I wouldn't say there's much romance in this book - it's mostly about Mallory and Rider discovering themselves and becoming the people they want to be. There is romantic tension, for sure, and the slow-burning connection between them is really sweet. What I found interesting is that the story would've worked out great even if there was no romance between them at all! They already have such a deep connection, which definitely would've been enough. But it's a YA contemporary so I guess romance is inevitable. Not that I'm complaining - I really liked it!

There are quite a few shockers in the book, and a few emotional moments too - especially towards the end. I won't say anything about the specific details, but we do find out what happened in Mallory's past. Not as much as I'd expected to know, but still enough. To anyone who enjoys JLA's books - you need to read this one! And also anyone who liked YA contemporary in general. The Problem with Forever is one book you most definitely cannot miss out on. It's touching, captivating, and just overall a great story.

*Thank you to Inkslinger PR and Harlequin TEEN for providing me with an eARC for review*

Rating: 4/5





THE PROBLEM WITH FOREVER - Preorder Teaser

Register your preorder of THE PROBLEM WITH FOREVER by May 20th to receive a FREE fan pack! Includes inspirational wall art, a colorful poster, and flag-as-you-read stickers. You will also get immediate access to an extended excerpt from the book.

Praise for THE PROBLEM WITH FOREVER:

“The intensity between Mouse and Rider is palpably sizzling… romance aficionados [will] lose themselves in Mouse and Rider’s smoldering glances and steamy kisses.” -Kirkus

“Armentrout’s effort to gradually coax her protagonist from her shell via a supportive, loving community succeeds, and readers looking for an inspirational comeback story will find Mallory’s to be satisfying and hopeful” –Publishers Weekly

THE PROBLEM WITH FOREVER - Tour - Text Teaser


About the author:

Author Photo--JLA_J. Lynn# 1 New York Times and #1 International Bestselling author Jennifer lives in Martinsburg, West Virginia. All the rumors you’ve heard about her state aren’t true. When she’s not hard at work writing, she spends her time reading, watching really bad zombie movies, pretending to write, and hanging out with her husband and her Jack Russell Loki.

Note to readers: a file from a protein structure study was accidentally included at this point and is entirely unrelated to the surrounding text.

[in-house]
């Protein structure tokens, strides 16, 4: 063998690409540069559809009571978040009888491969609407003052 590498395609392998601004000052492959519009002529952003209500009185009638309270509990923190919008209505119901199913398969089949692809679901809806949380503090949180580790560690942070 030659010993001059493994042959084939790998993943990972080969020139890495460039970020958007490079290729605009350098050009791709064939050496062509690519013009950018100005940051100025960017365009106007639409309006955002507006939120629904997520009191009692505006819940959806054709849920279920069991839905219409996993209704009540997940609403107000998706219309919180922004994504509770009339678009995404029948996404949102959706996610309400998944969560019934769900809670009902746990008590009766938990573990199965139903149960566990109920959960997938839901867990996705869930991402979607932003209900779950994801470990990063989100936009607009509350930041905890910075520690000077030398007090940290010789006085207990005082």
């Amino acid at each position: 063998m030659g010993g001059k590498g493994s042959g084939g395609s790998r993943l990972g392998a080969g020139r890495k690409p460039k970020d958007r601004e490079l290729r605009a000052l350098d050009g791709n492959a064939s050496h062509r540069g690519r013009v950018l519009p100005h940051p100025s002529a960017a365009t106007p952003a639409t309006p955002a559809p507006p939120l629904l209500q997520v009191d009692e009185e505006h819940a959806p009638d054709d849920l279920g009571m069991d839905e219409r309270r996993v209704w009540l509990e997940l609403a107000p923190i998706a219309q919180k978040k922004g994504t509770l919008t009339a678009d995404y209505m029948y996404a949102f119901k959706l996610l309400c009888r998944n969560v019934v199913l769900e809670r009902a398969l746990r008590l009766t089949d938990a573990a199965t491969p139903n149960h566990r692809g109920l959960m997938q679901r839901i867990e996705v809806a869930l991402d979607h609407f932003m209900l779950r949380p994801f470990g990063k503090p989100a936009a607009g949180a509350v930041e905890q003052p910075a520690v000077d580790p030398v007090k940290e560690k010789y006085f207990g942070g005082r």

Her dreams of becoming an author started in algebra class, where she spent most of her time writing short stories….which explains her dismal grades in math. Jennifer writes young adult paranormal, science fiction, fantasy, and contemporary romance. She is published with Spencer Hill Press, Entangled Teen and Brazen, Disney/Hyperion and Harlequin Teen. Her book Obsidian has been optioned for a major motion picture and her Covenant Series has been optioned for TV. Her young adult romantic suspense novel DON’T LOOK BACK was a 2014 nominated Best in Young Adult Fiction by YALSA.

She also writes Adult and New Adult contemporary and paranormal romance under the name J. Lynn. She is published by Entangled Brazen and HarperCollins.

Website | Twitter | Facebook | Goodreads



THE PROBLEM WITH FOREVER - Tour - Text Teaser 2


Be sure to check out all the stops on THE PROBLEM WITH FOREVER Review Tour!

May 9
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Saturday, 7 May 2016

Review: And I Darken by Kiersten White

Title: And I Darken (The Conquerors Saga #1)
Author: Kiersten White

Release date: June 28th 2016
Publisher: Delacorte Press
Genre: Young Adult Fantasy
Format: eARC
Pages: 336

Source: NetGalley

NO ONE EXPECTS A PRINCESS TO BE BRUTAL. And Lada Dragwlya likes it that way. Ever since she and her gentle younger brother, Radu, were wrenched from their homeland of Wallachia and abandoned by their father to be raised in the Ottoman courts, Lada has known that being ruthless is the key to survival. She and Radu are doomed to act as pawns in a vicious game, an unseen sword hovering over their every move. For the lineage that makes them special also makes them targets.

Lada despises the Ottomans and bides her time, planning her vengeance for the day when she can return to Wallachia and claim her birthright. Radu longs only for a place where he feels safe. And when they meet Mehmed, the defiant and lonely son of the sultan, who’s expected to rule a nation, Radu feels that he’s made a true friend—and Lada wonders if she’s finally found someone worthy of her passion.

But Mehmed is heir to the very empire that Lada has sworn to fight against—and that Radu now considers home. Together, Lada, Radu, and Mehmed form a toxic triangle that strains the bonds of love and loyalty to the breaking point.